Exercise 2: Foreground, middle ground, background

As the title suggests, this exercise is all about establishing a fore, middle and background. I took that very same approach in my previous image, I thought this time I would attempt something that while still covers off the learning in this exercise diverges slightly from the guidelines.

I wanted to try to use the middle ground as the focal point, obscuring the focus from the fore ground to suggest depth, the technical challenge here was trying to recreate the blurred depth of field, like you would get if you was using a camera with a large aperture.

I layed out a horizon with some diluted ink, allowing it to dry and settle in pools, wanted a ground like texture and this seemed to work nicely on other attempts with this medium.

Again I blocked in the tree in the background with a fan brush soaked in diluted ink, I didn’t want this to be to bold and dark, I wanted it to appear distant and misty.

next I worked with a large graphite stick the blurred foreground branches, i worked it into the paper, I didn’t want any had edges or clarity, this was to be a blurred soft focus. It didn’t really work, it lacked structure and fidelity, it wasn’t immediately obvious we was looking through tree branches, I contemplated starting over but wanted to have a think about why it was failing or I was destined to recreate a mistake ion the future.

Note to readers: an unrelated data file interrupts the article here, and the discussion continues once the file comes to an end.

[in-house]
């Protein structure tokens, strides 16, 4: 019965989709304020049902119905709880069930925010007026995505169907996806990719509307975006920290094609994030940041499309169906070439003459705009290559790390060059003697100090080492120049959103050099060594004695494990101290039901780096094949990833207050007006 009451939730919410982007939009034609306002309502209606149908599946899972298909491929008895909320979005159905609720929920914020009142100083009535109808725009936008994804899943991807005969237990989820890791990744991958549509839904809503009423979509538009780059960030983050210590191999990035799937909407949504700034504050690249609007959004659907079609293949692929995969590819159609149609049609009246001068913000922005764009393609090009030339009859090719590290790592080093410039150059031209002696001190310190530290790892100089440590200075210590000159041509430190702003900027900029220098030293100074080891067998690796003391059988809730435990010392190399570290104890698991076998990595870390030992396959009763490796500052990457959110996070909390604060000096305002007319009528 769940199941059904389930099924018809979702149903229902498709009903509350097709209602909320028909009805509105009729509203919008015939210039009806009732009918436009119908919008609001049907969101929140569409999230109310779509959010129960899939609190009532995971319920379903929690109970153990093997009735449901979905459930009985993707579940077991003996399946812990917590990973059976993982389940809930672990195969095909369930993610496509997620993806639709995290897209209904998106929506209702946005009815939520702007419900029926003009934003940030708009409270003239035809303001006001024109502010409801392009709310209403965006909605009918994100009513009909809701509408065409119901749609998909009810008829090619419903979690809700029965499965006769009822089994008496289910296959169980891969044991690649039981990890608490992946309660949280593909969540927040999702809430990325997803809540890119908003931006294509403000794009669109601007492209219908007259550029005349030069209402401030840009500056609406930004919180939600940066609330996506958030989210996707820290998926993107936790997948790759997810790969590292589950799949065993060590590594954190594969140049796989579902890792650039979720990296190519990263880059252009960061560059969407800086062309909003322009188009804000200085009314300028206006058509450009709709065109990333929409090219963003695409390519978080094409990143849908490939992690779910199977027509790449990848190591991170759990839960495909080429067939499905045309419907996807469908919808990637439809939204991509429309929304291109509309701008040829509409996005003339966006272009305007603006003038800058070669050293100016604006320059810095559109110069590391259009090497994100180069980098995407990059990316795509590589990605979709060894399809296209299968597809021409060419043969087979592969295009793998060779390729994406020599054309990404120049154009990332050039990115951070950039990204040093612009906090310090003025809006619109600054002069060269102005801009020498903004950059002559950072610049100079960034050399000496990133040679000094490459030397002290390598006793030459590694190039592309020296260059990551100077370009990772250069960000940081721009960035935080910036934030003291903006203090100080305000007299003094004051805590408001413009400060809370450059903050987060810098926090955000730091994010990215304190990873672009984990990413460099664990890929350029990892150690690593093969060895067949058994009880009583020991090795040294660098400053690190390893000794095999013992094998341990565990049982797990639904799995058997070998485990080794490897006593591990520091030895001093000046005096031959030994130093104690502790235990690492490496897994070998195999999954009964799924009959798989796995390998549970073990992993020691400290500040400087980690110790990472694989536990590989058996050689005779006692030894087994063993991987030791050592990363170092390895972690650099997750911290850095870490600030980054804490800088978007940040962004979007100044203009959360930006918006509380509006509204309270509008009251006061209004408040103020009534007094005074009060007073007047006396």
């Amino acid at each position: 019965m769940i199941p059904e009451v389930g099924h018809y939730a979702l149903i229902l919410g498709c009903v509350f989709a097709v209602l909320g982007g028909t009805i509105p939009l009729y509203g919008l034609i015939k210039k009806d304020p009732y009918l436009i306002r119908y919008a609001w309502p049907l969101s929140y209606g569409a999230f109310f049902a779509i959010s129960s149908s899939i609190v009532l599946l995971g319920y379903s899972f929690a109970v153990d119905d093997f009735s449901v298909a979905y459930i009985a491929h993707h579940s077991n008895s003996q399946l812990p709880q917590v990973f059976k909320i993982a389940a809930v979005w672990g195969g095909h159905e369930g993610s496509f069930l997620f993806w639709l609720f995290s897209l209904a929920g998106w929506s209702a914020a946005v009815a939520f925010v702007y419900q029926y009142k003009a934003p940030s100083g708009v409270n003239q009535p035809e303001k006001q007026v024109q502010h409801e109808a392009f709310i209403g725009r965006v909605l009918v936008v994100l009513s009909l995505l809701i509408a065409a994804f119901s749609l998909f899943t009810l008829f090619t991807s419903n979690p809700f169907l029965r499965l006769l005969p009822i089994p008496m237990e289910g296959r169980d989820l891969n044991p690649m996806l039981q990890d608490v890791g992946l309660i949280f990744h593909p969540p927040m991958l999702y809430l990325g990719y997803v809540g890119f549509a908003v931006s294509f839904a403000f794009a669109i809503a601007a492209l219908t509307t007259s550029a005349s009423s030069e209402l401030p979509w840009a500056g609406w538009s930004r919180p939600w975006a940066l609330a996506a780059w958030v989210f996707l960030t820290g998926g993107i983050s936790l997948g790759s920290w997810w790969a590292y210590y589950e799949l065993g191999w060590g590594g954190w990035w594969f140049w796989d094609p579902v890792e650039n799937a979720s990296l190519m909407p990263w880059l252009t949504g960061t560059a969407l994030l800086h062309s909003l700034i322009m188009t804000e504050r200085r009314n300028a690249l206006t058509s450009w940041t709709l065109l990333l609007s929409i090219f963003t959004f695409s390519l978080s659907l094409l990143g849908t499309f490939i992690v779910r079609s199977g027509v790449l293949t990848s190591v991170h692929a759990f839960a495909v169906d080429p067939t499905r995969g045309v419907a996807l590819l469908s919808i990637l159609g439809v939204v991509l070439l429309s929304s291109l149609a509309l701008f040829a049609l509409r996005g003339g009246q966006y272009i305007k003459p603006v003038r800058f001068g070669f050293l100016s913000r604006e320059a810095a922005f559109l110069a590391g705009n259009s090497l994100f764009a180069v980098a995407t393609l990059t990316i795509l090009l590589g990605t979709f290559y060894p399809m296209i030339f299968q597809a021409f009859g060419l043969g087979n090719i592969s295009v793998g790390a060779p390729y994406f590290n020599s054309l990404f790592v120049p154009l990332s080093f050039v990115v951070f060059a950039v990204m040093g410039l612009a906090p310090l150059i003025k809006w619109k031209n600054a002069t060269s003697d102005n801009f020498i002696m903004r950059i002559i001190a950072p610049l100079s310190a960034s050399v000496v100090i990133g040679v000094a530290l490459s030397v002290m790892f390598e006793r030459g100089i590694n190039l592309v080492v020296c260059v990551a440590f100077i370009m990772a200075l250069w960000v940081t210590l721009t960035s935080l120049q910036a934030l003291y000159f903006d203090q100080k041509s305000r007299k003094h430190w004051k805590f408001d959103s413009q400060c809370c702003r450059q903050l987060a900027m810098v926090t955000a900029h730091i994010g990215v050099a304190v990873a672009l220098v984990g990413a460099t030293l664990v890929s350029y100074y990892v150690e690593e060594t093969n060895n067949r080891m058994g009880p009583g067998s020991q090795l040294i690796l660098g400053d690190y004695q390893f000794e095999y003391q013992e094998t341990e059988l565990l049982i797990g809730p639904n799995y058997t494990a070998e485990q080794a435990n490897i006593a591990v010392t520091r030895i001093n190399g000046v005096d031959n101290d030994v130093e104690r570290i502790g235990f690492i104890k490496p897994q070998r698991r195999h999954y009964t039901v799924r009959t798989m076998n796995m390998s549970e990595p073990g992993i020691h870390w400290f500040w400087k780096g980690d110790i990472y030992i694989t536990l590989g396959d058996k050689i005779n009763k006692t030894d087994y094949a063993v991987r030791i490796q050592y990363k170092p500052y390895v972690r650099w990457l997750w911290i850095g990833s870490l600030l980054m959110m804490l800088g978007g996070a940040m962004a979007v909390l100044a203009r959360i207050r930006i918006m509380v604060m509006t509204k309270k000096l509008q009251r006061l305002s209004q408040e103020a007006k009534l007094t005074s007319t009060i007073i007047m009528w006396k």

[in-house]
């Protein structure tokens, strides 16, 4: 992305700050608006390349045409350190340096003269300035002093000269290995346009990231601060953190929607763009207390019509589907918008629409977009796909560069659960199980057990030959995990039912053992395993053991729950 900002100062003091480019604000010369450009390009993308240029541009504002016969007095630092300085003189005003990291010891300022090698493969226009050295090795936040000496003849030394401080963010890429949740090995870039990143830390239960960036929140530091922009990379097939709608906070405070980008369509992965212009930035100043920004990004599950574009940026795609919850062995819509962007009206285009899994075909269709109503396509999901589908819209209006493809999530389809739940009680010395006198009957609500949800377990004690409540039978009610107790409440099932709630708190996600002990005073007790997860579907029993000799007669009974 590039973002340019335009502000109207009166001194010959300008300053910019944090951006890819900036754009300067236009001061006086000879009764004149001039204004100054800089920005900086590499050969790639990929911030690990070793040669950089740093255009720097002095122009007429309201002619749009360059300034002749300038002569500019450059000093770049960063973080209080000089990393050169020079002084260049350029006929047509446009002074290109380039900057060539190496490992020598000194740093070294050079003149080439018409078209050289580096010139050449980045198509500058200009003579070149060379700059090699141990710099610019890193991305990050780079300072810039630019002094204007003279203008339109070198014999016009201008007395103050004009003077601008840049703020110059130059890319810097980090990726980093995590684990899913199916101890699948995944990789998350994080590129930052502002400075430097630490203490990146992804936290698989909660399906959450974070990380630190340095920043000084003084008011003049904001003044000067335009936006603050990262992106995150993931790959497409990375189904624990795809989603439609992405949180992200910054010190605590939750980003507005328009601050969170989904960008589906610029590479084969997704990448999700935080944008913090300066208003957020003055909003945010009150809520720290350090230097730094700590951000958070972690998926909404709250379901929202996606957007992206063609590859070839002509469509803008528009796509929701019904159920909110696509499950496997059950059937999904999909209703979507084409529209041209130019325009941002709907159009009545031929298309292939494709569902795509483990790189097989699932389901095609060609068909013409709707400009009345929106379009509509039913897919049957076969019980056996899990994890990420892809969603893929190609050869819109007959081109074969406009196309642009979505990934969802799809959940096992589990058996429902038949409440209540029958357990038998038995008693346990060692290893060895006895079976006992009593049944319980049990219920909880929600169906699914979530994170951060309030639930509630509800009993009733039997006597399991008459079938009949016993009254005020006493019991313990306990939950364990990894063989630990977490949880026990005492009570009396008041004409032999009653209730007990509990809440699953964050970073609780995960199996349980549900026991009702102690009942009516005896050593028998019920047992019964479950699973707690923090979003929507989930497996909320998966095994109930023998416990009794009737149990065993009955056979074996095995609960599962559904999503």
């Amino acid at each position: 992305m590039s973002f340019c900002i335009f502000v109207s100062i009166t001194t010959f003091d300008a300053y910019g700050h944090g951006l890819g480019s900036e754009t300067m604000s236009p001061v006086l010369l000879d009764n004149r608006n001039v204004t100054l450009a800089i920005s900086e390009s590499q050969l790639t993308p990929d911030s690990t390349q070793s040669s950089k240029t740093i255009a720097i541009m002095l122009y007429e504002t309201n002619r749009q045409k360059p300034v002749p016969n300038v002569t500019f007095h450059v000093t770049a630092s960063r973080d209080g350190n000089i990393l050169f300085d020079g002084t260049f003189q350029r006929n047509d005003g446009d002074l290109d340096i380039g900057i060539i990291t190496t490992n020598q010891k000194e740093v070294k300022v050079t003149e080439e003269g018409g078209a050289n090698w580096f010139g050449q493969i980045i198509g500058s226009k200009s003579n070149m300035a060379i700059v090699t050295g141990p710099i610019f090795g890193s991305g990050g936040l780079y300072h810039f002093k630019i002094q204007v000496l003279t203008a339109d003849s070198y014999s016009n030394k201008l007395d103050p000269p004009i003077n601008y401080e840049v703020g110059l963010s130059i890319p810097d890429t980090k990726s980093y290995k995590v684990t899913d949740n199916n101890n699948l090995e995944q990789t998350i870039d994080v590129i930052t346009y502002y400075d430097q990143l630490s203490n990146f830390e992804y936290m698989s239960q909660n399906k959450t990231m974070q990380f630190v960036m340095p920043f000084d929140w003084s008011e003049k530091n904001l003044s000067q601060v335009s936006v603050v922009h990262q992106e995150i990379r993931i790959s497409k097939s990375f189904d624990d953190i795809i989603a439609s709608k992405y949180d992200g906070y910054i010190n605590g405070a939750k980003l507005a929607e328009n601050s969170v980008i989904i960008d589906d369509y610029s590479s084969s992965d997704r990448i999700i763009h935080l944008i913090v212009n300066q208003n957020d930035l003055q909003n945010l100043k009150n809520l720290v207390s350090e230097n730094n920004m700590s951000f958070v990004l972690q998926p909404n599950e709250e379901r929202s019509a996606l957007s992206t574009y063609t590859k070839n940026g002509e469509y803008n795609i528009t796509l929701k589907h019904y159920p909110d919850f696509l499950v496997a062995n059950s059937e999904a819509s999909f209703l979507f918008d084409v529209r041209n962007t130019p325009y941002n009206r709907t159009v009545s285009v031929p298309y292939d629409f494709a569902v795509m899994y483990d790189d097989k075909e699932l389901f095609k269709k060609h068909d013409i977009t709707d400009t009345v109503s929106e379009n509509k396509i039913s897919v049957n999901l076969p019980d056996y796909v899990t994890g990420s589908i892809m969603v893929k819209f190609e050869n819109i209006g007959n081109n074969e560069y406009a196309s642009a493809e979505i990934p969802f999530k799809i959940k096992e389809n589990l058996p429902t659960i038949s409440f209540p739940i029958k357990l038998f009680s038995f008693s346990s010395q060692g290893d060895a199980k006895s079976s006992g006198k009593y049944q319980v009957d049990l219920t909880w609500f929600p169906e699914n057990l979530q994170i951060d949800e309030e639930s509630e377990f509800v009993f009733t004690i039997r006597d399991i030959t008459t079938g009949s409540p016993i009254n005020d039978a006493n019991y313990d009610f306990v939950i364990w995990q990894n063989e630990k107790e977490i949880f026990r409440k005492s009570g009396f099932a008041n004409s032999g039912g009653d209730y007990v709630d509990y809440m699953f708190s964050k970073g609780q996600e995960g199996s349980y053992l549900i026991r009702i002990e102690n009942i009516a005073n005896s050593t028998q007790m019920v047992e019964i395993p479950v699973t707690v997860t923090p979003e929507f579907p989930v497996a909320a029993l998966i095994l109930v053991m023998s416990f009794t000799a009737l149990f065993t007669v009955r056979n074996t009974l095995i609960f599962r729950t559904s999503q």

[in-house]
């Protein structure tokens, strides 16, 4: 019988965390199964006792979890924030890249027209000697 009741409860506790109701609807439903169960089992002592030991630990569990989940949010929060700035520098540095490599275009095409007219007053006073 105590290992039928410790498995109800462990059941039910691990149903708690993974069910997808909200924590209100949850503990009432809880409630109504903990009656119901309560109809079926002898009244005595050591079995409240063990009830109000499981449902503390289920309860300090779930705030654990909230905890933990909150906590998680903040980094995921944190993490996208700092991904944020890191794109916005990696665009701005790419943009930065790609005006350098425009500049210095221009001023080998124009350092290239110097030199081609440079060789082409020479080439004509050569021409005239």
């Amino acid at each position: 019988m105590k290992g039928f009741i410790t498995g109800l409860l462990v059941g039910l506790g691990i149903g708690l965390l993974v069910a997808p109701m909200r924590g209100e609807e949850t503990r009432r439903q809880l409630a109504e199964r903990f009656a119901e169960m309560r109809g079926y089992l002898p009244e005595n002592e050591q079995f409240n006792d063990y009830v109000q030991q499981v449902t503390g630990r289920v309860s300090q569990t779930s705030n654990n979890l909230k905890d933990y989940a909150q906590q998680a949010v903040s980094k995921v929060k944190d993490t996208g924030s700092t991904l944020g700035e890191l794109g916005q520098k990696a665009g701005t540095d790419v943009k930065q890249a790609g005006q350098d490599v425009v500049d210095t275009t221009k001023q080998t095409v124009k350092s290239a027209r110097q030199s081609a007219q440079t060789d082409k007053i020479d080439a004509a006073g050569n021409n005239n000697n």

I squinted and blurred my eyes. looked at photos that used the shallow depth of field technique and decided that i needed to tighten up the shapes, I had distorted them too much. I fetched some white acyrylic paint and thought it would be worth a salvage attempt, even if it was just to experiment. The paint went on and muddied a little, the graphite stick I had used was the water soluble variety, it was not a totally awful result as the moisture in the paint mixed with the graphite it took on a new life.

The final image, isn’t what I quite had in mind, but I wasn’t too opposed to the end result, my attempt to fix the drawing had given it an almost double image or ghosted effect, a little like when you look at something cross eyed.

I felt I had learnt some good lessons from the exercise, even one or too that ended up as a bit of a surprise. I was ready to call the image complete and move on.

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